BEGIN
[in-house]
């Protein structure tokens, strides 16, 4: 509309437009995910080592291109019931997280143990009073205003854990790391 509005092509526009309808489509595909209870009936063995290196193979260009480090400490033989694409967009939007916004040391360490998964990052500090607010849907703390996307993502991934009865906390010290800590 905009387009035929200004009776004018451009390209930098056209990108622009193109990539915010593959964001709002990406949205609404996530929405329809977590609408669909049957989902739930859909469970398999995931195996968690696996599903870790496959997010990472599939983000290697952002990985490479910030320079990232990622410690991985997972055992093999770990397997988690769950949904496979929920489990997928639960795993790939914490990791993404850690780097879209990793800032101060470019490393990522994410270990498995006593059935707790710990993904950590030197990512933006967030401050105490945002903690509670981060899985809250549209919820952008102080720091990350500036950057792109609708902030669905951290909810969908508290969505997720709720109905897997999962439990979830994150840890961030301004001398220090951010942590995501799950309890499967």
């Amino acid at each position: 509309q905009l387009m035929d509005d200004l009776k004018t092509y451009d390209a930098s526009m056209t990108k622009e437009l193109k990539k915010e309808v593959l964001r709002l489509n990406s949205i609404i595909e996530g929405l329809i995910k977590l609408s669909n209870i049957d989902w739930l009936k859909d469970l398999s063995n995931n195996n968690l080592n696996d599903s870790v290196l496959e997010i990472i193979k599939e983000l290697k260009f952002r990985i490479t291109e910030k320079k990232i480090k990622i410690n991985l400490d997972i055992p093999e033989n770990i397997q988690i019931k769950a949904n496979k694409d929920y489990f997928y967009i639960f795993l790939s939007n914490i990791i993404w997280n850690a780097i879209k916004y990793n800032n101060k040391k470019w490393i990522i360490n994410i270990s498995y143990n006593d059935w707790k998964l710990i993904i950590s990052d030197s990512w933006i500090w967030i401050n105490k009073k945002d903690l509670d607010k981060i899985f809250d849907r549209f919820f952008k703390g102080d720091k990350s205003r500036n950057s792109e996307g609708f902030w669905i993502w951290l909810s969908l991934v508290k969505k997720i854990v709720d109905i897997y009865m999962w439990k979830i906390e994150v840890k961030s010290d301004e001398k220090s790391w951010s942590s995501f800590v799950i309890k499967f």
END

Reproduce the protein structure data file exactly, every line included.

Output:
[in-house]
């Protein structure tokens, strides 16, 4: 509309437009995910080592291109019931997280143990009073205003854990790391 509005092509526009309808489509595909209870009936063995290196193979260009480090400490033989694409967009939007916004040391360490998964990052500090607010849907703390996307993502991934009865906390010290800590 905009387009035929200004009776004018451009390209930098056209990108622009193109990539915010593959964001709002990406949205609404996530929405329809977590609408669909049957989902739930859909469970398999995931195996968690696996599903870790496959997010990472599939983000290697952002990985490479910030320079990232990622410690991985997972055992093999770990397997988690769950949904496979929920489990997928639960795993790939914490990791993404850690780097879209990793800032101060470019490393990522994410270990498995006593059935707790710990993904950590030197990512933006967030401050105490945002903690509670981060899985809250549209919820952008102080720091990350500036950057792109609708902030669905951290909810969908508290969505997720709720109905897997999962439990979830994150840890961030301004001398220090951010942590995501799950309890499967």
């Amino acid at each position: 509309q905009l387009m035929d509005d200004l009776k004018t092509y451009d390209a930098s526009m056209t990108k622009e437009l193109k990539k915010e309808v593959l964001r709002l489509n990406s949205i609404i595909e996530g929405l329809i995910k977590l609408s669909n209870i049957d989902w739930l009936k859909d469970l398999s063995n995931n195996n968690l080592n696996d599903s870790v290196l496959e997010i990472i193979k599939e983000l290697k260009f952002r990985i490479t291109e910030k320079k990232i480090k990622i410690n991985l400490d997972i055992p093999e033989n770990i397997q988690i019931k769950a949904n496979k694409d929920y489990f997928y967009i639960f795993l790939s939007n914490i990791i993404w997280n850690a780097i879209k916004y990793n800032n101060k040391k470019w490393i990522i360490n994410i270990s498995y143990n006593d059935w707790k998964l710990i993904i950590s990052d030197s990512w933006i500090w967030i401050n105490k009073k945002d903690l509670d607010k981060i899985f809250d849907r549209f919820f952008k703390g102080d720091k990350s205003r500036n950057s792109e996307g609708f902030w669905i993502w951290l909810s969908l991934v508290k969505k997720i854990v709720d109905i897997y009865m999962w439990k979830i906390e994150v840890k961030s010290d301004e001398k220090s790391w951010s942590s995501f800590v799950i309890k499967f």